Current canine research at the AHT
We will consider investigating any inherited canine disorder that has a negative impact on the health, well being or quality of life of dogs. The choice of diseases that we study is largely driven by the dog owners and breeders we talk to and also the clinicians we liaise with. We cannot successfully investigate any inherited condition without the co-operation and collaboration of the dog owning and breeding community.
Projects currently ongoing
GIVE A DOG A GENOME
We are working with the Kennel Club to create the UK's largest canine genome bank.
We are identifying genetic variants that contribute to the risk of developing HC with the aim of developing DNA-tools for breeders.
PROGRESSIVE RETINAL ATROPHY
We're studying the genetics of PRA in multiple breeds with the aim of developing DNA tests to eliminate this disease.
Read the latest developments into cone-rod dystophy in the Miniature Longhaired Dachshund
We are investigating the genetics of these painful and blinding eye conditions in a number of breeds.
Our geneticists are collaborating with our veterinary neurologists to investigate IE in a number of breeds.
STEROID RESPONSIVE MENINGITIS
We believe breeds may have a genetic predisposition to this disease.
PERSISTANT HYPERPLASTIC PRIMARY VITREOUS
We are investigating this eye condition which is inherited in Staffordshire Bull Terriers.
SA is a dermatological condition affecting several breeds of dog, most commonly the Standard Poodle.
INTERVERTEBRAL DISC DEGENERATION
We are investigating IVDD in Dachshunds
The process we use to investigate an inherited disease is more or less the same, regardless of the disease, and always starts with sample collection. To study any disease we require DNA samples from dogs that are affected with the disease (we call these ‘cases’) and also dogs of the same breed that are unaffected (we call these ‘controls’). We will usually ask for written confirmation that a dog is affected, such as a letter from the dog’s vet or a copy of his/her eye examination report. For some diseases we will also need confirmation that the controls are truly clear of disease, such as a clear eye examination report, although for some conditions it will be sufficient for the owner to tell us the dog is not affected (e.g. epilepsy). The number of cases and controls that we need samples from varies between diseases, and depends on several factors such as the mode of inheritance and the number of genes that are likely to be involved, but is usually between 24 and 100.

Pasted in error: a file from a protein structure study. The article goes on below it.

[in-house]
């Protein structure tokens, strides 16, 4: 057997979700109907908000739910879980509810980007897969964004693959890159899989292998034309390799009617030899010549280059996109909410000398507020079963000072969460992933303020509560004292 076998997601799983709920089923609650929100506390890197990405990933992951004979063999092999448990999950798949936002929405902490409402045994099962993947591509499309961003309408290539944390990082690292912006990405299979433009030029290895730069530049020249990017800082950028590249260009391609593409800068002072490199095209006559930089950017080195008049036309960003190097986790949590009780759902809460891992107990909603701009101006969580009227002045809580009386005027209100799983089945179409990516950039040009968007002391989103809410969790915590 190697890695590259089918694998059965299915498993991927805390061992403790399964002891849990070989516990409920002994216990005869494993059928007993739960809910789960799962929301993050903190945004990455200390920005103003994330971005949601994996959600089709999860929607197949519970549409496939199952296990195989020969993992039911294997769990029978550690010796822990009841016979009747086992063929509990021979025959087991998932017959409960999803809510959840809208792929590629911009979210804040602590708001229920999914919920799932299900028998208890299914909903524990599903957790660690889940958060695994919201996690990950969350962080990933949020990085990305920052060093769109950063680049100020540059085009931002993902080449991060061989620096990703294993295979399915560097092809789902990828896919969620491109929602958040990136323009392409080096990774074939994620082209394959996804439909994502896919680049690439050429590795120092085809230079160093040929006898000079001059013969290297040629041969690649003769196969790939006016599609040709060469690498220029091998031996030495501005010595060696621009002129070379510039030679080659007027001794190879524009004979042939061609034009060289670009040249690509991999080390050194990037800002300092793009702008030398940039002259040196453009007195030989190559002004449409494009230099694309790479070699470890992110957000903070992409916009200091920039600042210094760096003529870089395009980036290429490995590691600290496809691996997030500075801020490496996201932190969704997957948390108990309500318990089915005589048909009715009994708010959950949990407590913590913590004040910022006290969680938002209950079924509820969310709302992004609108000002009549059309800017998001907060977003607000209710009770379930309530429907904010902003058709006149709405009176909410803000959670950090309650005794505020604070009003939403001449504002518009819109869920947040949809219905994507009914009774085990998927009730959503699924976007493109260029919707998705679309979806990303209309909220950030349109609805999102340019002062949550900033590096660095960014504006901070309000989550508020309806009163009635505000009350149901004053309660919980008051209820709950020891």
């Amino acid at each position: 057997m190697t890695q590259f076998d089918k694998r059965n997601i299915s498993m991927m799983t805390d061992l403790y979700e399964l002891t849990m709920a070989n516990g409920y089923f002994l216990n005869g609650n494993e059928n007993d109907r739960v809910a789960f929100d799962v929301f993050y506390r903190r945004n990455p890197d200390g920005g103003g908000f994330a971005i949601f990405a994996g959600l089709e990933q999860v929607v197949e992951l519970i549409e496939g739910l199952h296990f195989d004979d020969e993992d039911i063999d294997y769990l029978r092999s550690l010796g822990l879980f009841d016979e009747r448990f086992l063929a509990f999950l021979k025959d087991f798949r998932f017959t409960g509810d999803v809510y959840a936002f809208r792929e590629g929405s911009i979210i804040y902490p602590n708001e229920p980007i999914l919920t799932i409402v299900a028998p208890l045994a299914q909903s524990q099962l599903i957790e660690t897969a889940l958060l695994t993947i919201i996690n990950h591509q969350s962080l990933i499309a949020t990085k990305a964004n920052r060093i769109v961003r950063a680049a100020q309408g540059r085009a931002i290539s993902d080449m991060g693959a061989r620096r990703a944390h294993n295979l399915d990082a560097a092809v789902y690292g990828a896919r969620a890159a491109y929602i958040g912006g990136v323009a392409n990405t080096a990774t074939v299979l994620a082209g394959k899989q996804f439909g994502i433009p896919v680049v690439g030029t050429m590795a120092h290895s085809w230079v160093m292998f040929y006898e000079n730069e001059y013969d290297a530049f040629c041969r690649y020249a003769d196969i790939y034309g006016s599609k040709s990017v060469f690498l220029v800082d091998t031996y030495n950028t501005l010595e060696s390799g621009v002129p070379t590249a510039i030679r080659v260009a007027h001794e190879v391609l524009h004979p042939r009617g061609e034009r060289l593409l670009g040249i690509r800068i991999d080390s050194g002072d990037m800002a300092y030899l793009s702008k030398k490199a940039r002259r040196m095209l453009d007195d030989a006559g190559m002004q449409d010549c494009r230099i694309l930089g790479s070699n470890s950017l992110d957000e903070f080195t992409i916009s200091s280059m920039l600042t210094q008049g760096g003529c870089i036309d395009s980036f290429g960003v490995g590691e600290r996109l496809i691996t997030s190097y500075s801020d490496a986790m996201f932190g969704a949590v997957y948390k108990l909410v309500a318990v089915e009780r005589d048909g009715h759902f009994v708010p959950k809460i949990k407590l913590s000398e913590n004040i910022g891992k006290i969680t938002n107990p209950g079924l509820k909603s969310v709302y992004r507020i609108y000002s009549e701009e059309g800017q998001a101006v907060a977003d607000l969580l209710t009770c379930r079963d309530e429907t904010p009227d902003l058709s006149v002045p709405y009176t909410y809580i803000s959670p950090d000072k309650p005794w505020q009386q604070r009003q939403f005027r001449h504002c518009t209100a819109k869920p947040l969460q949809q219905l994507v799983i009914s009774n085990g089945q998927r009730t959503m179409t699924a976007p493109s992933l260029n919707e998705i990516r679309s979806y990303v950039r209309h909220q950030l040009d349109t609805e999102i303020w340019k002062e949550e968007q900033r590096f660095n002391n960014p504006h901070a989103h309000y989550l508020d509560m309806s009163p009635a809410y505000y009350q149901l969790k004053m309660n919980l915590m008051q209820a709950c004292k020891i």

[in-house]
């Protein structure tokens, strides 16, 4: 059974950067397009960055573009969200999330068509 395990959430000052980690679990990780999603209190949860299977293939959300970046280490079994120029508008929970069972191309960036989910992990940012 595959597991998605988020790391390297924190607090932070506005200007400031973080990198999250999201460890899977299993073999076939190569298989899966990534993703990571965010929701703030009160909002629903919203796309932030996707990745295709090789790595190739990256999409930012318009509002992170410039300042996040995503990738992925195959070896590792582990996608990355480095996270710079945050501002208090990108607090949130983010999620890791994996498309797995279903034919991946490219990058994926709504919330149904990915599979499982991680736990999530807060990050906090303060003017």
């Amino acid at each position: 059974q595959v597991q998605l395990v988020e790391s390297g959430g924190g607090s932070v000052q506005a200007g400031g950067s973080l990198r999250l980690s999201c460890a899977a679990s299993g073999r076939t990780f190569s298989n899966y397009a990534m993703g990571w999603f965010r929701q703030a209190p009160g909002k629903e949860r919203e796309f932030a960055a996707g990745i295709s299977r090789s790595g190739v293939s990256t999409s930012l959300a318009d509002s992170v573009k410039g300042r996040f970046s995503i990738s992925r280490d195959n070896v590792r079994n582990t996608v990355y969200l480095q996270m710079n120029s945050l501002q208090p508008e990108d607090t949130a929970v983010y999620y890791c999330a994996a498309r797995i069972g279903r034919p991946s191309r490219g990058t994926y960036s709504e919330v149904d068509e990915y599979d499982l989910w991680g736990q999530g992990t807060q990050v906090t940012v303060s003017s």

We can collect and store DNA samples indefinitely, until we have enough to start the active research. Once we have samples from enough dogs, we analyse their DNA with about 170,000 different markers located along the DNA, to hopefully identify regions of the DNA that are similar in the cases and different in the controls; such a region is very likely to harbour the causal mutation. The dog’s genome consists of around two and a half thousand million (2.5 x 109) nucleotides of DNA. If each nucleotide was 1mm long the canine genome would stretch from Land’s End to John O’Groats and back again. A mutation that is responsible for an inherited disease can be anywhere in the DNA and can be as small as a single incorrect nucleotide, so pinpointing a disease-associated mutation can be quite a challenge. Once we have identified a region (called the ‘critical region’) of the DNA that contains a mutation (equivalent to a one or two mile stretch of road on the journey from Land’s End to John O’Groats and back) we ‘zoom in’ on that region and sequence some or all of the DNA within the region, nucleotide by nucleotide, until we identify the mutation that is causing the disease we are investigating. Once we have identified the mutation and confirmed we have the correct mutation, by analysing the DNA from a large number of cases and controls, we develop a DNA test that is offered to the public by our DNA testing facility.
Most of our staff in the Canine Genetics team are currently funded by the Kennel Club Genetics Centre at the AHT but we still need to raise funds to pay for the laboratory materials we use during the active research phase of each investigation. We routinely apply to funding bodies such as the Kennel Club Charitable Trust and the American Kennel Club Canine Health Foundation; in addition much of our funding comes from Breed Clubs and also from generous donations from individuals.